My research focuses on the ways in which variations in the constitution, operation, and performance of military organizations in interstate and subnational conflicts condition international relations. My current work examines three aspects of the creation, use, and exploitation of force in the global arena:
 
Information management and military power. Starting from Clausewitz's premise that war is an inherently uncertain affair, these projects consider the role organization plays in the harnessing and conversion of latent resources into combat power on the battlefield and, consequently, political power more generally.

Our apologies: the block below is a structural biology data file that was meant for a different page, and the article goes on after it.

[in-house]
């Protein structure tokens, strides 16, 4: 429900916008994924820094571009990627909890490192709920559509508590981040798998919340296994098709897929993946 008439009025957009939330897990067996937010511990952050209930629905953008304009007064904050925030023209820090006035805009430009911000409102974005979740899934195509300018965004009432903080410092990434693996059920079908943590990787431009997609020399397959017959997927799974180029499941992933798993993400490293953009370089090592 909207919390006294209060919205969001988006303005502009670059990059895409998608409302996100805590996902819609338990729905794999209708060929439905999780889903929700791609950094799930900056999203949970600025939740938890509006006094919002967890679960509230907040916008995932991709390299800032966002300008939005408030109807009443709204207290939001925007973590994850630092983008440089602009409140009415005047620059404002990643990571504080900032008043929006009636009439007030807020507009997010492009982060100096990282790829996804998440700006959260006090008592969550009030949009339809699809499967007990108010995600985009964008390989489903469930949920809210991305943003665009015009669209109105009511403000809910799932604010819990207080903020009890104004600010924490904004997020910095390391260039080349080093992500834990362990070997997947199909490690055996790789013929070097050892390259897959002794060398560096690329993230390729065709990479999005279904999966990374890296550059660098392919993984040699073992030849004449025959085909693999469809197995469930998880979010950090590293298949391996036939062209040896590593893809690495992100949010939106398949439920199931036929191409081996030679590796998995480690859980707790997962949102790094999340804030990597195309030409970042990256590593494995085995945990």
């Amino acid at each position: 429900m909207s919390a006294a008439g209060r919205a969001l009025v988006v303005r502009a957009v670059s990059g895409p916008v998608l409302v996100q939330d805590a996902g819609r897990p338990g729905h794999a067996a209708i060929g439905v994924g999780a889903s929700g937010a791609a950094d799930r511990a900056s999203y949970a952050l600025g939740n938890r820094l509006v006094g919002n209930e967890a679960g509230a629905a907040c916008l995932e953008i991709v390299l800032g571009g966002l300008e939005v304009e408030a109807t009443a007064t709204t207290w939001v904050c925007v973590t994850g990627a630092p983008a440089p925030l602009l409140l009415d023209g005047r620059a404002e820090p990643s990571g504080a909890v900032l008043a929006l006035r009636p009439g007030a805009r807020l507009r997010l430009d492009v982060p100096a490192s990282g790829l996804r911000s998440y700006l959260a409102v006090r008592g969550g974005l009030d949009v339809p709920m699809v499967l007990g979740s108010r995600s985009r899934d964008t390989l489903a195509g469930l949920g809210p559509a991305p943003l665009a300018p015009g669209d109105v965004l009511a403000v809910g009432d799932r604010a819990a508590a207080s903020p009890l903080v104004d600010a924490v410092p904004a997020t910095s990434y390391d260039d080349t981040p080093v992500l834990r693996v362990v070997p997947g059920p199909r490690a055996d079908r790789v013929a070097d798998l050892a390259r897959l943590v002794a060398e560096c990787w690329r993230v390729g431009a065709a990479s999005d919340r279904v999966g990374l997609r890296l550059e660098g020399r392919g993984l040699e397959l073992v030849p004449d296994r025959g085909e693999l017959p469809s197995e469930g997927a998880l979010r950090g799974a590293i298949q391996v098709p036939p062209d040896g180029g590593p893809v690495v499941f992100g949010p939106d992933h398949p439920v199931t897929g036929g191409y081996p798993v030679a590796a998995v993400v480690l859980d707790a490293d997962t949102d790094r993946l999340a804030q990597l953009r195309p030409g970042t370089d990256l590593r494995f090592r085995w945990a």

Suasion as military power. These papers examine the role of surrender in war, identifying the logics that drive soldiers to give up on the battlefield, the actions belligerents can take to induce surrender, and the implications of developing "capturing power" for the generation of military and political power more generally. 
Transferring military power. These papers consider various ways in which military organizations improve their capacity fight, with particular emphases on trends in external funding for non-state actors, the organization of allied forces, and the intersection of non-state and state actors as martial ideas diffuse throughout the international system.
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Ryan D. Grauer

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University of Pittsburgh

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